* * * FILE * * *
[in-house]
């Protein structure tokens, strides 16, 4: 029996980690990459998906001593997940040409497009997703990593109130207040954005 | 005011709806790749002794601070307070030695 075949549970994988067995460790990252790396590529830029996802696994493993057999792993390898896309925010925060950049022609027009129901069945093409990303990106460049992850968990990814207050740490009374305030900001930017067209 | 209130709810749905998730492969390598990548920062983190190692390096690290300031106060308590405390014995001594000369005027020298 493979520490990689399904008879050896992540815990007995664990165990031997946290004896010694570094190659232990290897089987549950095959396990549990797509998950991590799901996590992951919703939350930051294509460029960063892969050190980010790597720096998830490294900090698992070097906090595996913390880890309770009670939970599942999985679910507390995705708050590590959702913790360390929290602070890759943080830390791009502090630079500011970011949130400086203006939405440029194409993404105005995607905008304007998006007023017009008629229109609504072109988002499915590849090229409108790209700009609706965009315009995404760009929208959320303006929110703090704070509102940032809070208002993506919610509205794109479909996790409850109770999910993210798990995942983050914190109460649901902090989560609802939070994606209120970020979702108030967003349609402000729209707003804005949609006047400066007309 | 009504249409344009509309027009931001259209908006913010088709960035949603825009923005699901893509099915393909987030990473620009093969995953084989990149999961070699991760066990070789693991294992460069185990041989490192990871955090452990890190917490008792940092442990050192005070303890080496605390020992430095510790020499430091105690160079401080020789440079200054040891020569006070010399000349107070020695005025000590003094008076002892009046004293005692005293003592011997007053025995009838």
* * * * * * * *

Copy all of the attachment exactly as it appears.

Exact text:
[in-house]
């Protein structure tokens, strides 16, 4: 029996980690990459998906001593997940040409497009997703990593109130207040954005 | 005011709806790749002794601070307070030695 075949549970994988067995460790990252790396590529830029996802696994493993057999792993390898896309925010925060950049022609027009129901069945093409990303990106460049992850968990990814207050740490009374305030900001930017067209 | 209130709810749905998730492969390598990548920062983190190692390096690290300031106060308590405390014995001594000369005027020298 493979520490990689399904008879050896992540815990007995664990165990031997946290004896010694570094190659232990290897089987549950095959396990549990797509998950991590799901996590992951919703939350930051294509460029960063892969050190980010790597720096998830490294900090698992070097906090595996913390880890309770009670939970599942999985679910507390995705708050590590959702913790360390929290602070890759943080830390791009502090630079500011970011949130400086203006939405440029194409993404105005995607905008304007998006007023017009008629229109609504072109988002499915590849090229409108790209700009609706965009315009995404760009929208959320303006929110703090704070509102940032809070208002993506919610509205794109479909996790409850109770999910993210798990995942983050914190109460649901902090989560609802939070994606209120970020979702108030967003349609402000729209707003804005949609006047400066007309 | 009504249409344009509309027009931001259209908006913010088709960035949603825009923005699901893509099915393909987030990473620009093969995953084989990149999961070699991760066990070789693991294992460069185990041989490192990871955090452990890190917490008792940092442990050192005070303890080496605390020992430095510790020499430091105690160079401080020789440079200054040891020569006070010399000349107070020695005025000590003094008076002892009046004293005692005293003592011997007053025995009838």